In hierarchical business structures, people will be promoted as long as they continue to work competently. This is the primary theory behind the Peter Principle as formulated by Laurence J. Peter and Raymond Hull in 1969. It goes on to say that eventually they will be promoted to a position that they are no longer competent – their “level of incompetence” if you will. And this is where they will stay until they leave or are terminated.
In larger organisations with a tenured employee base, it could be possible – in theory – to have every level of management occupied by someone at their “level of incompetence” — perhaps including the CEO.
I’ve been reading Gary Hamel’s the Future of Management recently in which he discusses the inefficiencies inherent in hierarchical and bureaucratic management structures versus the fluidity and agility of a self-organising one. It made me think about the Peter Principle and that there is so much truth in it.
The problem seems to be a by-product of this type of management structure and not some sort of sweeping criticism of the employees. We create an environment in which people bubble up based on their performance but then either reach the limit of their capability or perhaps they lose interest. The business is now stuck with a situation where people are underperforming and will struggle to get out of it (stern glance in the direction of European employment laws).
The solution therefore is also with the management structure. Gary Hamel is just one of a growing number of experts and business leaders supporting the self-management movement for business. If you eliminate the structure and the levels of hierarchy, then you can avoid the Peter Principle.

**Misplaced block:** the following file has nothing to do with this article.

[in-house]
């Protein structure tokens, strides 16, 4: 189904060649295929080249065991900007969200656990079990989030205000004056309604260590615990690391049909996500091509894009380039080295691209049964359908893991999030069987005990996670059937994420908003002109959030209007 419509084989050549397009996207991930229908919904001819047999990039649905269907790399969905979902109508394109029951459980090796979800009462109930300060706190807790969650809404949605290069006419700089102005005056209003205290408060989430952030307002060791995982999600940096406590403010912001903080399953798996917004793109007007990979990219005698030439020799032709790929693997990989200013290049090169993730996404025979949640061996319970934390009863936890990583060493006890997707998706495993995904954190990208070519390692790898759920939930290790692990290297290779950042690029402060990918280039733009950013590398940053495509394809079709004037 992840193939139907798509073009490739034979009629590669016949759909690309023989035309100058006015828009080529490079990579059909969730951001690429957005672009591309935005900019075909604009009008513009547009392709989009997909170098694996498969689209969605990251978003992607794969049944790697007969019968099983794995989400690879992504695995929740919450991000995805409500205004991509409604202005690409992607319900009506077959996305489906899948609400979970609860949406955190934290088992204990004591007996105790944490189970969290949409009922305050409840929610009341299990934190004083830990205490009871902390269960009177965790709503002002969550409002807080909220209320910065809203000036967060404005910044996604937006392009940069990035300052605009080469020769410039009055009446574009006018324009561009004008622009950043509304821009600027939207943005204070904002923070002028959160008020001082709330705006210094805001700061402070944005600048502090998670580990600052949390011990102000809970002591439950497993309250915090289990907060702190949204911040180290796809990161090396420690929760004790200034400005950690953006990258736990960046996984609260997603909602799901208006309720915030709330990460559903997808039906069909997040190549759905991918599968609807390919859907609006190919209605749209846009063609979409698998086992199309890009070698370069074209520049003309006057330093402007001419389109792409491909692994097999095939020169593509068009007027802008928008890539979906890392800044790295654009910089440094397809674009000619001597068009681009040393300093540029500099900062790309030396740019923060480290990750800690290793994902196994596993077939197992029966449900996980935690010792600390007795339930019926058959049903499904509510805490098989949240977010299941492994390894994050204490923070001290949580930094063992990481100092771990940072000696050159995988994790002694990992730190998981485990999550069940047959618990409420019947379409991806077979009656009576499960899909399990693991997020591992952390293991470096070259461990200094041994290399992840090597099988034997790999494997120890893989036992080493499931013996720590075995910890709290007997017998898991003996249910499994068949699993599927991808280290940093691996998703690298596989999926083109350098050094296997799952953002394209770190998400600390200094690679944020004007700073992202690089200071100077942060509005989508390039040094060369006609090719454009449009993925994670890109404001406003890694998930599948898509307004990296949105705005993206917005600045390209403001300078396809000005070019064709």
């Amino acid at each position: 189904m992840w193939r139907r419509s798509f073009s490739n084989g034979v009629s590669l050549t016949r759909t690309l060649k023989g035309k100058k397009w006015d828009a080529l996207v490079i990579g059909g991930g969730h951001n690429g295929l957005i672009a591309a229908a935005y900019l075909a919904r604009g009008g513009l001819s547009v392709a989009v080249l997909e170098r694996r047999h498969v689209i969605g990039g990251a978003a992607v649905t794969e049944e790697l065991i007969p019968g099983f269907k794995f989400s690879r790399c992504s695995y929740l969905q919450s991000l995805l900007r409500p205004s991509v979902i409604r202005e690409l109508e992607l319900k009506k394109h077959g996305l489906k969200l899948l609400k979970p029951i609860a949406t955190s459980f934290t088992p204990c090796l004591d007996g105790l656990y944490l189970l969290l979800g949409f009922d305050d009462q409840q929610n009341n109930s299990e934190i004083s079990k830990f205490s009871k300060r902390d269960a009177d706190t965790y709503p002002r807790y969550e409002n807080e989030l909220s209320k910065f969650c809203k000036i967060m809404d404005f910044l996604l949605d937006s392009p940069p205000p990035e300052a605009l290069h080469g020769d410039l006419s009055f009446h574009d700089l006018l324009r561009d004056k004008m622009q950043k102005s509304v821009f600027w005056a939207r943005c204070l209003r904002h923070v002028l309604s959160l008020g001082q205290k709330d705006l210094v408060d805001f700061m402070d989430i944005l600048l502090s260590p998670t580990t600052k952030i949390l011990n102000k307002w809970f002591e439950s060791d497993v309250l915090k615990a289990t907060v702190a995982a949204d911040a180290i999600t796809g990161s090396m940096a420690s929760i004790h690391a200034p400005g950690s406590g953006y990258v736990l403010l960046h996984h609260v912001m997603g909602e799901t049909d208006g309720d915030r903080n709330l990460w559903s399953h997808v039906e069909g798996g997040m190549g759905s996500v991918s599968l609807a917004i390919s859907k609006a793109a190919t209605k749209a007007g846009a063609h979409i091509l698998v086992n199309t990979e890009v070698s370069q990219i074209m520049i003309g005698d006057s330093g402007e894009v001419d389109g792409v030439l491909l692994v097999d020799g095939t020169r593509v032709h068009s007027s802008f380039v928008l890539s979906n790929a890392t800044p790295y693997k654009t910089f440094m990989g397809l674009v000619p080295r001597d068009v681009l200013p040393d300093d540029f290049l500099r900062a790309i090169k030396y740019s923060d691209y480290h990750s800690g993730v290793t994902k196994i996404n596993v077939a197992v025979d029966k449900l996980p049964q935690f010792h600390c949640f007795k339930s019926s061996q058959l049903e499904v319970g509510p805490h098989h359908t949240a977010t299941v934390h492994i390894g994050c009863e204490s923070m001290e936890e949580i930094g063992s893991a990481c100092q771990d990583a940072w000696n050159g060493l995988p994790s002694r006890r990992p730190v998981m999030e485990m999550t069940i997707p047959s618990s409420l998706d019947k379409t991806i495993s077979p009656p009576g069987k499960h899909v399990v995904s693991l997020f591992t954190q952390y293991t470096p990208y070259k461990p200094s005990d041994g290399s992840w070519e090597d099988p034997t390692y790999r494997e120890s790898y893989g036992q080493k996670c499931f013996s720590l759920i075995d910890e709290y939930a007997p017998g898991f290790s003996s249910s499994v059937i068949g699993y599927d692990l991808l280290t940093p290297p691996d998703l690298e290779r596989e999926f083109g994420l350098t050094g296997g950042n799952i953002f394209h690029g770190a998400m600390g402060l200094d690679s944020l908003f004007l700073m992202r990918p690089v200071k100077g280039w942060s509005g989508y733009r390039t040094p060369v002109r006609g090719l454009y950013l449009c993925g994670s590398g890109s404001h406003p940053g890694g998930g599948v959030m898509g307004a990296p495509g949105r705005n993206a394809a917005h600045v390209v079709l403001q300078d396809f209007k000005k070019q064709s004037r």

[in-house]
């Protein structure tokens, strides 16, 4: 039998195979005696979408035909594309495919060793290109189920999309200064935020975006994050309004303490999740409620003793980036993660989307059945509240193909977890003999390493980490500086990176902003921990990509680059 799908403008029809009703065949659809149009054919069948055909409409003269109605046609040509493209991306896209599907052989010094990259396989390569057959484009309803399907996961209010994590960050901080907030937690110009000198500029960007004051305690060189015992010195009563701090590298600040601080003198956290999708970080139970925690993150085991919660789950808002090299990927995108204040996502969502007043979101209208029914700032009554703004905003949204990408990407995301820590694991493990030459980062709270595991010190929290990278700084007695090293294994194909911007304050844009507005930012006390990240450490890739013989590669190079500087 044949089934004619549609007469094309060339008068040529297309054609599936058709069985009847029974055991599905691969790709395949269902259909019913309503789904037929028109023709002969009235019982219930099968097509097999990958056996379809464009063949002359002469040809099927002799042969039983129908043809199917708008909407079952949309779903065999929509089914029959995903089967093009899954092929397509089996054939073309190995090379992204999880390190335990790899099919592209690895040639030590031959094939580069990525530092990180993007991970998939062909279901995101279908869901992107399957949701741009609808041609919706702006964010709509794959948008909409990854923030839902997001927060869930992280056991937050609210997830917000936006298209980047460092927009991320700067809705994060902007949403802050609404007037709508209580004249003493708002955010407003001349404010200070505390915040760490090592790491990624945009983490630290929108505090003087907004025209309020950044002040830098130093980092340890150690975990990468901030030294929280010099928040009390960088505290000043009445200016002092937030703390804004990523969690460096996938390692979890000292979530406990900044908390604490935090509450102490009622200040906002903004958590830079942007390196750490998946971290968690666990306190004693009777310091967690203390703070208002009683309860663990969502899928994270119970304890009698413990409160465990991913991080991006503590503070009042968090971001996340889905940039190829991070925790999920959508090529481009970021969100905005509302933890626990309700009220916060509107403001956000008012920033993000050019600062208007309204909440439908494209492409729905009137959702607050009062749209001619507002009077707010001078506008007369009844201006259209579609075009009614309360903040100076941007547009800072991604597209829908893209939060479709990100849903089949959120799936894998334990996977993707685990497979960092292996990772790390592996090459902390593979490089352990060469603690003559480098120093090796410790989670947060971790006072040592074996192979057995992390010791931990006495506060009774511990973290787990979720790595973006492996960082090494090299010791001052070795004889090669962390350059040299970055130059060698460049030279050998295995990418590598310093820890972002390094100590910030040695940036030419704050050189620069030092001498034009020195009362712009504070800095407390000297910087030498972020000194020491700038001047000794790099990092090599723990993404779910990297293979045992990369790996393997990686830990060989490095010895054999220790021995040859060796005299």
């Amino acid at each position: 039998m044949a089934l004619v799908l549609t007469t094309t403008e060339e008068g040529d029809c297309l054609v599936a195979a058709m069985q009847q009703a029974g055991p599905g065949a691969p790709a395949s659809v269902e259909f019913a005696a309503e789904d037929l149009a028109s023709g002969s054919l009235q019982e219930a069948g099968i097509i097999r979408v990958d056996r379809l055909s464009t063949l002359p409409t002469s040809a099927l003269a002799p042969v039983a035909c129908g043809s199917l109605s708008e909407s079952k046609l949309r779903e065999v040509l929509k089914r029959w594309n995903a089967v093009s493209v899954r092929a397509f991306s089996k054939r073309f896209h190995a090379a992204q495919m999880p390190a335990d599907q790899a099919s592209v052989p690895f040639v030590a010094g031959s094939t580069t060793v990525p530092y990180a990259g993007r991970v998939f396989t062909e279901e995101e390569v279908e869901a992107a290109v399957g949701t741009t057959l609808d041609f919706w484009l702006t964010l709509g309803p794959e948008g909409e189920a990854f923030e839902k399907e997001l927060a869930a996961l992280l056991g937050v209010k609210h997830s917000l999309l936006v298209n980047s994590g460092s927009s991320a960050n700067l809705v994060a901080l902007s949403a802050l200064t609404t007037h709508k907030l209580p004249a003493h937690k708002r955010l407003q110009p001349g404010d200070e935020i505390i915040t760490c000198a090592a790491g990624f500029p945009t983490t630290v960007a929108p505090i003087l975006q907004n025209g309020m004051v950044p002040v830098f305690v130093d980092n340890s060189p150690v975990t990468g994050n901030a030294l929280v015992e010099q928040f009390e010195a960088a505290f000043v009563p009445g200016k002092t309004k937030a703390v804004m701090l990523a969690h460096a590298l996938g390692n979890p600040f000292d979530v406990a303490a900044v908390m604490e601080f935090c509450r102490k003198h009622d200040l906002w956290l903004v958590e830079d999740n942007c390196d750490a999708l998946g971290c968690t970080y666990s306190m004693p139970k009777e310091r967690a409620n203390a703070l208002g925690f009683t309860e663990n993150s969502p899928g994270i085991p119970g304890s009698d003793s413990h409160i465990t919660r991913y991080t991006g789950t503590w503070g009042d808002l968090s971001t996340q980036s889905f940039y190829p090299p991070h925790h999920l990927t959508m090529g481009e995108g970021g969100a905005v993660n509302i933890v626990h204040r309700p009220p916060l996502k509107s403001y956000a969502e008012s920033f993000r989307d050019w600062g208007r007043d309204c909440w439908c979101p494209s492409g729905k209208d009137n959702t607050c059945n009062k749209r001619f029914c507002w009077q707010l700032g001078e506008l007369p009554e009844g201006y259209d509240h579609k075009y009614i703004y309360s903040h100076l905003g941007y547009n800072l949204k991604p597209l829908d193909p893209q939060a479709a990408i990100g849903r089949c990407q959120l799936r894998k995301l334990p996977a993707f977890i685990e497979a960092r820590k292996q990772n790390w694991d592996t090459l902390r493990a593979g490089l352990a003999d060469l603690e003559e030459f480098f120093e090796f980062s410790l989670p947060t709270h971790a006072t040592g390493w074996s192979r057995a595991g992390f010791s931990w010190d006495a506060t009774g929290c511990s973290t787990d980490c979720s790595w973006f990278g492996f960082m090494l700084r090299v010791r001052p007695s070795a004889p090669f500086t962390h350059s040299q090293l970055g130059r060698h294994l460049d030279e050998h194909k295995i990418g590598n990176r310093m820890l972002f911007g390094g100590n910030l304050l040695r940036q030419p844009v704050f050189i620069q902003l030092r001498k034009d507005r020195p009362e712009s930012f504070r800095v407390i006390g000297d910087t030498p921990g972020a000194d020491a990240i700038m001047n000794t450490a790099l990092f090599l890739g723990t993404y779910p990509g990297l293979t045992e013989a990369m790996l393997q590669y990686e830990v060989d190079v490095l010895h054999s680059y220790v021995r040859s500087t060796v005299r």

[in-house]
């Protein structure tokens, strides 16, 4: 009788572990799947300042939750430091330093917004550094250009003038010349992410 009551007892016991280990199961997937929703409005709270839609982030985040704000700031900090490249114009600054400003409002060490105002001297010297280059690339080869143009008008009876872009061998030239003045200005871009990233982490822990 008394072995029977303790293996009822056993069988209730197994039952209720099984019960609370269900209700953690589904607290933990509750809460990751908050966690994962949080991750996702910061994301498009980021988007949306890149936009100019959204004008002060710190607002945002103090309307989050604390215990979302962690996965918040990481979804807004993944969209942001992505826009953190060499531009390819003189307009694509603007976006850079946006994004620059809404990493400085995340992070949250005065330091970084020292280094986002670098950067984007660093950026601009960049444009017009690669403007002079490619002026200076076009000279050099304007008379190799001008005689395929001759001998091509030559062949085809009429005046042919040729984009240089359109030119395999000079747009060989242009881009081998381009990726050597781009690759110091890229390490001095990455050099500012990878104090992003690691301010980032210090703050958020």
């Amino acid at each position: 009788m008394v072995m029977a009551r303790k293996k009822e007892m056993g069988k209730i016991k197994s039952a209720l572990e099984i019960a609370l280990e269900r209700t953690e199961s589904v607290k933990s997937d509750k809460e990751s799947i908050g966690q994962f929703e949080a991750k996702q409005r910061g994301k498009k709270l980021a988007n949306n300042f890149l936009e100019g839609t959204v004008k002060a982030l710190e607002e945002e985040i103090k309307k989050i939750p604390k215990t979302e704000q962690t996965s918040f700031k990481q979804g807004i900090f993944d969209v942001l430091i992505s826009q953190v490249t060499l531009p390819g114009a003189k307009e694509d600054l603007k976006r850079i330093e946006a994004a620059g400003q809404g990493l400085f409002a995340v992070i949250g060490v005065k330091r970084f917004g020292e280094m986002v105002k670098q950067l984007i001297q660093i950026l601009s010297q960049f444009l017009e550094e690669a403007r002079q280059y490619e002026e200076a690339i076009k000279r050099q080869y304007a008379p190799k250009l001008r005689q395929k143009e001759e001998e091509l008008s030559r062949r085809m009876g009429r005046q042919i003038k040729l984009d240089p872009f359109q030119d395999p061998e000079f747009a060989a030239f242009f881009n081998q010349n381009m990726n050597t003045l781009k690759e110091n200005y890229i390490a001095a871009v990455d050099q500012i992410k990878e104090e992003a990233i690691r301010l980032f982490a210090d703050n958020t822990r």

The leaders in your company emerge naturally. They are the ones who people follow – willingly. A formal hierarchy only resembles the true leadership hierarchy. Why give authority to only a few individuals who then rule over the actions of others if there is a chance that these “managers” are hovering at or near their “level of incompetence”. If you accept that the Peter Principle exists, then you have to look for ways to mitigate this risk to your business.
Self-management pushes all the activities normally performed by “managers” to everyone in the company – all employees become “managers” in terms of their responsibilities, influence and decision making capability.
According to the Self-Management Institute, this means that each employee “is personally responsible for forging their own personal relationships, planning their own work, coordinating their actions with other members, acquiring requisite resources to accomplish their mission, and for taking corrective action with respect to other members when needed.”
The key to making something like this work is to ensure that everyone understands what is expected of them and to provide real-time feedback on both their performance and their value/contribution.
The value that employees provide the organisation is the most significant measure and this should be determined by the other employees. This goes beyond 360 reviews as it means everyone who an employee has worked with in the past quarter/year gets a chance to rate that person and not just their immediate team.
This changes the dynamic. Authority and power no longer flows down as in a “traditional” organisation, but behaves more like it does on the web – flowing out and up. In fact, this model is well represented on the internet – those sites/entities/people that add value get followed and supported.. when they stop, they disappear. There is no title or other forms of artificial authority that keeps them there, they are crowded out by the next leader – almost instantly.
To avoid the Peter Principle therefore, you need to change the way people are recognised and rewarded. Power and authority should not be bestowed on people – it should be earned continuously; and earned by the people who matter most – those with whom they work directly.